If discovery of opinion work product was permitted, “much of what is now put down in writing would remain unwritten” and an attorney’s thoughts would not be his own. See Hickman v. Taylor (1947) 329 U.S. 495, 511, 91 L.Ed. 451, 67 S.Ct. 385. Therefore, it is imperative that a lawyer work with a certain degree of privacy. Otherwise, “[i]nefficiency, unfairness and sharp practices would inevitably develop in the giving of legal advice and in the preparation of cases for trial.” See Hickman v. Taylor (1947) 329 U.S. 495, 511, 91 L.Ed. 451, 67 S.Ct. 385. Yet, despite this rationale, many California courts have stated or implied that the work product doctrine can be used by an attorney against a former client. See Travelers Ins. Companies. v. Superior Court (1st Dist. 1983) 143 Cal.App.3d 436, 191 Cal.Rptr. 871; Popelka, Allard, McCowan & Jones v. Superior Court (1st Dist. 1980) 107 Cal.App.3d 496, 165 Cal.Rptr. 748; BP Alaska Exploration, Inc. v. Superior Court (5th Dist. 1988) 199 Cal.App.3d 1240, 245 Cal.Rptr. 682.

1.6:740      Invoking Work-Product Immunity and Its Exceptions

Upon a request for disclosure of work product, a party claiming work-product protection has the initial burden of proving that the matter sought to be disclosed comes within the doctrine. See People v. Superior Court (Bauman & Rose) (2nd Dist. 1995) 37 Cal.App.4th 1757, 44 Cal.Rptr.2d 734; Fellows v. Superior Court (2nd Dist. 1980) 108 Cal.App.3d 55, 166 Cal.Rptr. 274. The party must serve a specific objection to the request for disclosure within fifteen days after it has been served. See Civ. Proc. Code § 2028(d)(2). Failure to do so results in waiver of the objection. See Civ. Proc. Code § 2028(d)(2). See also Civ. Proc. Code § 2025(m)(1) (in the context of depositions, protection of information from discovery on the ground that it is work product is waived unless a specific disclosure is timely made during the deposition).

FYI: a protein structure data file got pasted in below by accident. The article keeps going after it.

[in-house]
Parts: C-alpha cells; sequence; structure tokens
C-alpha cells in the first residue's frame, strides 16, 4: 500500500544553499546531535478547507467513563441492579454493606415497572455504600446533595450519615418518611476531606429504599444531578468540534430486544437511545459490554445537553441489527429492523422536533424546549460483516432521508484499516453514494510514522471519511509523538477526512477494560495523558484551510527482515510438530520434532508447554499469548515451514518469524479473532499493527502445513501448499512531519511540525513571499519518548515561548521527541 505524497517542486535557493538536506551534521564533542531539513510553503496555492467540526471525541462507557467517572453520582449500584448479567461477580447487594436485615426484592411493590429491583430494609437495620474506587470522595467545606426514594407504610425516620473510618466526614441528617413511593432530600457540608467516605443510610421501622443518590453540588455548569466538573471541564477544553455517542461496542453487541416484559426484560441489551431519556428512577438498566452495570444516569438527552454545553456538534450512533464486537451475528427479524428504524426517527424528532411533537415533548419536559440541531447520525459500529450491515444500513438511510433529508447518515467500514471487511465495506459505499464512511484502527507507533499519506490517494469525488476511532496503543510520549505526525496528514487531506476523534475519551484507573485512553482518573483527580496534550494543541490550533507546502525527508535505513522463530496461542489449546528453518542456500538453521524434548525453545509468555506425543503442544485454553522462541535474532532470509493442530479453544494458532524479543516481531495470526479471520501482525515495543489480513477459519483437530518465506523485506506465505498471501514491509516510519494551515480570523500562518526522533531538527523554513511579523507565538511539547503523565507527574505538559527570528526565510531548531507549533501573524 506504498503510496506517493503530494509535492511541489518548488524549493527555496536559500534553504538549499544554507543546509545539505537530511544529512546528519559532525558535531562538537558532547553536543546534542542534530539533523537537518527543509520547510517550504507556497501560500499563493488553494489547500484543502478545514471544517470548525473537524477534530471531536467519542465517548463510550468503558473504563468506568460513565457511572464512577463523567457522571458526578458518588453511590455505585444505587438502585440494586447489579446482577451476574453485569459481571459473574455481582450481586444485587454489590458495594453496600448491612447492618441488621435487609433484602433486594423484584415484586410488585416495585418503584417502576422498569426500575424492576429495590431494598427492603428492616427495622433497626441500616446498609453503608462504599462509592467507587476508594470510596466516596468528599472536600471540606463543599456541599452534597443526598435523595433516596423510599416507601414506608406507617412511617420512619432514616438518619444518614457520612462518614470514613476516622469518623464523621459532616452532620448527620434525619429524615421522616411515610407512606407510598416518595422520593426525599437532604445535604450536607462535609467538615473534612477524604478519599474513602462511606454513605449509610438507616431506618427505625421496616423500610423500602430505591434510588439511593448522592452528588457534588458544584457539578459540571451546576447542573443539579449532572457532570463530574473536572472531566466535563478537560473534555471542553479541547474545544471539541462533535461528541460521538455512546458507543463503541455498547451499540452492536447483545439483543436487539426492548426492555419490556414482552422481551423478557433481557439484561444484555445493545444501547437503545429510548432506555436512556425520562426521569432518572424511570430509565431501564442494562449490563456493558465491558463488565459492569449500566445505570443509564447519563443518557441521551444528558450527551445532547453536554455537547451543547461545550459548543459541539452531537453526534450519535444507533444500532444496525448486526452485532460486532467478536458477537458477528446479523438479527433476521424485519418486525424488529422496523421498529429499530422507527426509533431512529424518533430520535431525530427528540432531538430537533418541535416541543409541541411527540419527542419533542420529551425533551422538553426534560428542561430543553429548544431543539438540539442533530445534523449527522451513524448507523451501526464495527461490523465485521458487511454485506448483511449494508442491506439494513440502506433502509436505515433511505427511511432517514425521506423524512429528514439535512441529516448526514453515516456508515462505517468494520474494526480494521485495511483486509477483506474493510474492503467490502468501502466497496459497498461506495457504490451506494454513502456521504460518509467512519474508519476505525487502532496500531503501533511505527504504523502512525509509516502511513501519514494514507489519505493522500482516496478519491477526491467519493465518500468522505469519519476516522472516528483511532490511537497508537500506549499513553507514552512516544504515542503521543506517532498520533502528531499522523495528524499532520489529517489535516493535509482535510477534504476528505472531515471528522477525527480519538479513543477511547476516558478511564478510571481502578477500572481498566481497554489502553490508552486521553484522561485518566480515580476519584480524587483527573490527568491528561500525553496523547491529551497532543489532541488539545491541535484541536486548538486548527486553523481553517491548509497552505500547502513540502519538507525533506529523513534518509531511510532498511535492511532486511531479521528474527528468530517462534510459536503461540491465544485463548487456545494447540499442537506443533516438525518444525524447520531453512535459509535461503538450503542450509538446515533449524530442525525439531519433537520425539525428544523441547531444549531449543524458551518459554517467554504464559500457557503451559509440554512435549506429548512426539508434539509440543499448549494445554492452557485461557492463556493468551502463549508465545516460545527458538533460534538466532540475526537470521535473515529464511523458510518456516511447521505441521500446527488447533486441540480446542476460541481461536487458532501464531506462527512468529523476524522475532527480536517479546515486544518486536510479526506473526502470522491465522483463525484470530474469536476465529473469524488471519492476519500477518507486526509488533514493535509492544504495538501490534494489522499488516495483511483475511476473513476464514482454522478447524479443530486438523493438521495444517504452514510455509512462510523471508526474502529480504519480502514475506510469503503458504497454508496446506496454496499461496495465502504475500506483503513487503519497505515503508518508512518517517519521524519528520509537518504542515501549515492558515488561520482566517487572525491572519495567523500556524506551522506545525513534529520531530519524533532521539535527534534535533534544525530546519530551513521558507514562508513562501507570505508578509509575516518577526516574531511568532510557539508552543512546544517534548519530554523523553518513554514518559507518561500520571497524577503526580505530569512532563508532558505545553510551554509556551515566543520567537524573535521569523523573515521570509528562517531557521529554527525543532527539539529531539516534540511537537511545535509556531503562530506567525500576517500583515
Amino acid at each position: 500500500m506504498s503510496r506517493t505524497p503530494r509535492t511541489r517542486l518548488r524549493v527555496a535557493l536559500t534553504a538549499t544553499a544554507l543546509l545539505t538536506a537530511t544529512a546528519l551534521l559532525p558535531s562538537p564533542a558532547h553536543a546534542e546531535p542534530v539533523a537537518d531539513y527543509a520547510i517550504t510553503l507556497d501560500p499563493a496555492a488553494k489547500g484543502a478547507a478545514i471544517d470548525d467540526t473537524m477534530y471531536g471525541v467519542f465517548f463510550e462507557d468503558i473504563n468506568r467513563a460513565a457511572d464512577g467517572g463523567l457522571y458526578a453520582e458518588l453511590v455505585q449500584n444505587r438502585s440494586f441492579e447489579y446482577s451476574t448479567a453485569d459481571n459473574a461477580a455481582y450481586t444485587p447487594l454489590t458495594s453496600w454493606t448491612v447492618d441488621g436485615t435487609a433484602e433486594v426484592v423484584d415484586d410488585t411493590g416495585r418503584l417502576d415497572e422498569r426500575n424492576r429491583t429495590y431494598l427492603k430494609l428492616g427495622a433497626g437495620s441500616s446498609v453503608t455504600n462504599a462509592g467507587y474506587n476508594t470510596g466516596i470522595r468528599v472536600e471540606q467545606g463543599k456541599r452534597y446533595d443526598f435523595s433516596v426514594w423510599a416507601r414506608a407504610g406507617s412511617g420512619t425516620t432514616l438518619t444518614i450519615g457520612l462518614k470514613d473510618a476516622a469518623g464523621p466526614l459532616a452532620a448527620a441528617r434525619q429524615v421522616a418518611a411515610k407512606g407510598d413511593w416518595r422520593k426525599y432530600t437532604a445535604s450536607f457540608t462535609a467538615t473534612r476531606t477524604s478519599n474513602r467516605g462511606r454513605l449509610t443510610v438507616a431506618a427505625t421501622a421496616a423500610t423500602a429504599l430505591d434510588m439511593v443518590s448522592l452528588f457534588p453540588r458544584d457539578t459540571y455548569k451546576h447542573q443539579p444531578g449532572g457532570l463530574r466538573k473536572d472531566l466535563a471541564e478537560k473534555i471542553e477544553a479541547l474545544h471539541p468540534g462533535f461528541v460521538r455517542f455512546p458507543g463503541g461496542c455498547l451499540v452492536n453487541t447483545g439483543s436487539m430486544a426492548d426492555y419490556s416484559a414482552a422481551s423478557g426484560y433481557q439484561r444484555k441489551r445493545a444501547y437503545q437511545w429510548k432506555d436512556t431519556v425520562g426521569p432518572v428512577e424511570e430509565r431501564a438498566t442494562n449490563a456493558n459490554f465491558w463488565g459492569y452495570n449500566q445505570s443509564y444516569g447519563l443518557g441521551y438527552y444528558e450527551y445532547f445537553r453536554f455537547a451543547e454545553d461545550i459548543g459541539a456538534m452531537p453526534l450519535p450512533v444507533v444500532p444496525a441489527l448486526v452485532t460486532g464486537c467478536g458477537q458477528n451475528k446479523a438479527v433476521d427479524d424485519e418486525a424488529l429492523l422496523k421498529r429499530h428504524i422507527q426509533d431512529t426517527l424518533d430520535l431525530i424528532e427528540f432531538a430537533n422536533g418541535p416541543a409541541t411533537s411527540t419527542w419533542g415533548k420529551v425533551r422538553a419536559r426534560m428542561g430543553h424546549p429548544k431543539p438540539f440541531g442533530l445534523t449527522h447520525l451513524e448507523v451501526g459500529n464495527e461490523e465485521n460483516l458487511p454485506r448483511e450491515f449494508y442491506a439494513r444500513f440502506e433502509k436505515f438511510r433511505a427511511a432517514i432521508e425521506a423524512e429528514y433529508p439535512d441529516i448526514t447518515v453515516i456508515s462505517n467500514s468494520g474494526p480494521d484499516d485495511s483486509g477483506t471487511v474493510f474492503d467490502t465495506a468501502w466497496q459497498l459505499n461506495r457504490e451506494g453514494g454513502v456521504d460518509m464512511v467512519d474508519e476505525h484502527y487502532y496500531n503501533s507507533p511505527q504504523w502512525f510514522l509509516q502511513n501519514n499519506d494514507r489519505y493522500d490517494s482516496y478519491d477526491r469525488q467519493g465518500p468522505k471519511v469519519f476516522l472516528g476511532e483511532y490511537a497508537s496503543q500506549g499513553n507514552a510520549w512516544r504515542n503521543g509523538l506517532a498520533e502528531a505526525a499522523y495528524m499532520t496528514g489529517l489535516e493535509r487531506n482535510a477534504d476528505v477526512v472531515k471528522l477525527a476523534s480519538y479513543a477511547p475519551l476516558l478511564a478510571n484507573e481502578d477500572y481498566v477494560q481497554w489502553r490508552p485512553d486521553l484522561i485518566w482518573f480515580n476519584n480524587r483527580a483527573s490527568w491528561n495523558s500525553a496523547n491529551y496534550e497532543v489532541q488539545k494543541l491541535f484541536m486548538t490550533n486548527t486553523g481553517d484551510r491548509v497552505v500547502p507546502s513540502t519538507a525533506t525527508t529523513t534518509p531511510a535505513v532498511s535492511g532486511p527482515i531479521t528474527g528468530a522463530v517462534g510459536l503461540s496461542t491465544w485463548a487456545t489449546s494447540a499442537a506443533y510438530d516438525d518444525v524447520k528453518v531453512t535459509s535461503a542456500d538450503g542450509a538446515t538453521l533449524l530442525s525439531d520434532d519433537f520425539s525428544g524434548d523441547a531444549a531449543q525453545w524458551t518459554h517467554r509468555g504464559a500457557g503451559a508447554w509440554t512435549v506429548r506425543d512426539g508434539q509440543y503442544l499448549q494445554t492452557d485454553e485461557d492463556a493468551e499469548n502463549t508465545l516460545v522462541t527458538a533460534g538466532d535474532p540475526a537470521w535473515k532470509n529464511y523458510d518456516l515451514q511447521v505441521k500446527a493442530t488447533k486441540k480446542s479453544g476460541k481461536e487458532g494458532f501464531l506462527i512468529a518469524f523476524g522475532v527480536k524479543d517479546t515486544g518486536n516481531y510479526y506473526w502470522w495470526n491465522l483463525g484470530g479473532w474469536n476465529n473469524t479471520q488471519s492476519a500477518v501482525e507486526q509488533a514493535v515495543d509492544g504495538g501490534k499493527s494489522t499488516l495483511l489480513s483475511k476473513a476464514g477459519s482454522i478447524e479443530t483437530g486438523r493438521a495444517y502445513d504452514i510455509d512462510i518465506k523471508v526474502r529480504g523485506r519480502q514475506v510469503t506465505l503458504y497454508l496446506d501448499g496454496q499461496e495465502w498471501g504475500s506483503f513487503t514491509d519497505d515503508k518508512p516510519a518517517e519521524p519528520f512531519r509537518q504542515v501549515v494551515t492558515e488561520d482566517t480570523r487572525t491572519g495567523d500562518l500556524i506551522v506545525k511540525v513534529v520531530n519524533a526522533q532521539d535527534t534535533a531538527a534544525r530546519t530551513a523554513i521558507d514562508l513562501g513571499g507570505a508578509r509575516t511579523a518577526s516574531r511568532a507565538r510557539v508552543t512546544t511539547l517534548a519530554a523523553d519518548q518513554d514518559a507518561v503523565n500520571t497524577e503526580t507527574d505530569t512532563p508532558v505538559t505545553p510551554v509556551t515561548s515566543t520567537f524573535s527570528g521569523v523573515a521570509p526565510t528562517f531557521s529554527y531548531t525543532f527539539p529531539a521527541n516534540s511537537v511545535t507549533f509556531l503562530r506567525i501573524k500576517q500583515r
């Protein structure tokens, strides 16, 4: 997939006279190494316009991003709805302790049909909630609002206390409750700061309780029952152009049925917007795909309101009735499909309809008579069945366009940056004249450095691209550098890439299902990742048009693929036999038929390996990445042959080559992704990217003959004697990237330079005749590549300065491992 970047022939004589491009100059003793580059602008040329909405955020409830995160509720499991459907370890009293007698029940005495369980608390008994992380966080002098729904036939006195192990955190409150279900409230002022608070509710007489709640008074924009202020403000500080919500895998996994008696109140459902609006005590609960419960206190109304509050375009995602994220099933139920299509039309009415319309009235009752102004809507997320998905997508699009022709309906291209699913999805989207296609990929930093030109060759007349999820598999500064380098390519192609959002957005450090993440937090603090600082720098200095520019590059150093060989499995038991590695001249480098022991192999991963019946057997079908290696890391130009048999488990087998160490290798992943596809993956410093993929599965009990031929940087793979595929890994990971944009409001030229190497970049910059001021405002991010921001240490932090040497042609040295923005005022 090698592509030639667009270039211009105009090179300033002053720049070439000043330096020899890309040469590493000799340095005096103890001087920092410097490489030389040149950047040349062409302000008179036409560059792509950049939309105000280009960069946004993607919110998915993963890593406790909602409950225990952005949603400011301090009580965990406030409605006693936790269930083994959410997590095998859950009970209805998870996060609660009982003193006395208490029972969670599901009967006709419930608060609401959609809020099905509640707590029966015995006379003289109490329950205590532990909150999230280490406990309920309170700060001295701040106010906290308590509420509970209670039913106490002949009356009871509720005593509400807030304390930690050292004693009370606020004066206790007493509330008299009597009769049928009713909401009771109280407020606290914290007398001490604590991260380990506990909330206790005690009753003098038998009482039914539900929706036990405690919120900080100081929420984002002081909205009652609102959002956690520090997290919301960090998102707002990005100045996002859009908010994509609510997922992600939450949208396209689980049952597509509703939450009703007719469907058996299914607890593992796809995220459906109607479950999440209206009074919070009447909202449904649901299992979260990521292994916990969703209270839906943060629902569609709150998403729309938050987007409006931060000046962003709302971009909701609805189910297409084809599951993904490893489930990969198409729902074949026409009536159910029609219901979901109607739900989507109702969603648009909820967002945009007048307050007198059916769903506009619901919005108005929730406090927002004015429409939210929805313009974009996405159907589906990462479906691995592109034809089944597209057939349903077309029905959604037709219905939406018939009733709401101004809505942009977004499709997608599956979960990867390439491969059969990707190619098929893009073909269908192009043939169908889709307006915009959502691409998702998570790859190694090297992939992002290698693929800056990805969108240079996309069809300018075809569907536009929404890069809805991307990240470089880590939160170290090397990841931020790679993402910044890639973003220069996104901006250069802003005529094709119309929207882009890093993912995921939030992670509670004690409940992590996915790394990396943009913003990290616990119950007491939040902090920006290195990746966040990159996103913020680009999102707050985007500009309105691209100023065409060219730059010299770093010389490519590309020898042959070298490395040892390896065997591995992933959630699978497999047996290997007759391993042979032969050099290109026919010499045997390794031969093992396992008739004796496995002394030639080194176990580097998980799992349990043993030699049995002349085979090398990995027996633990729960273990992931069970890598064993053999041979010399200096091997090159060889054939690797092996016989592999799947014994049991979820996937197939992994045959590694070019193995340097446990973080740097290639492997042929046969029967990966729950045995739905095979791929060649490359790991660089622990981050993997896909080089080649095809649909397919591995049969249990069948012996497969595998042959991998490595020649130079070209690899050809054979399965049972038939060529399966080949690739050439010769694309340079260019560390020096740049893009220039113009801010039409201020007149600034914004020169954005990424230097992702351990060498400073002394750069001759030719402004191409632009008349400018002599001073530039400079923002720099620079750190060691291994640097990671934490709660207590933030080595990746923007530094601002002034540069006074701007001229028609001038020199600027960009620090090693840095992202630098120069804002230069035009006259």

The party seeking disclosure may move the court for an order overruling the objection. See Civ. Proc. Code § 2028(d)(2). The party has the burden of proving that a denial of such disclosure will unfairly prejudice him or her in preparing the claim or defense or that it will result in an injustice. See Civ. Proc. Code § 2018(b); See also Jasper Constr., Inc. v. Foothill Junior College Dist. (1st Dist. 1979) 91 Cal.App.3d 1, 153 Cal.Rptr. 767. Moreover, work product is not discoverable absent a showing of “good cause.” See Sanders v. Superior Court (2nd Dist. 1973) 34 Cal.App.3d 270, 109 Cal.Rptr. 770. The judge must then weigh the competing interests. See Fellows v. Superior Court (2nd Dist. 1980) 108 Cal.App.3d 55, 166 Cal.Rptr. 274. The doctrine is not an absolute bar to discovery, but should be considered by the court in exercising its discretion. See Oceanside Union School Dist. v. Superior Court (1962) 58 Cal.2d 180, 23 Cal.Rptr. 375, 373 P.2d 439; Suezaki v. Superior Court (1962) 58 Cal.2d 166, 23 Cal.Rptr. 368, 373 P.2d 432.

1.6:750      Waiver of Work-Product Immunity by Voluntary Acts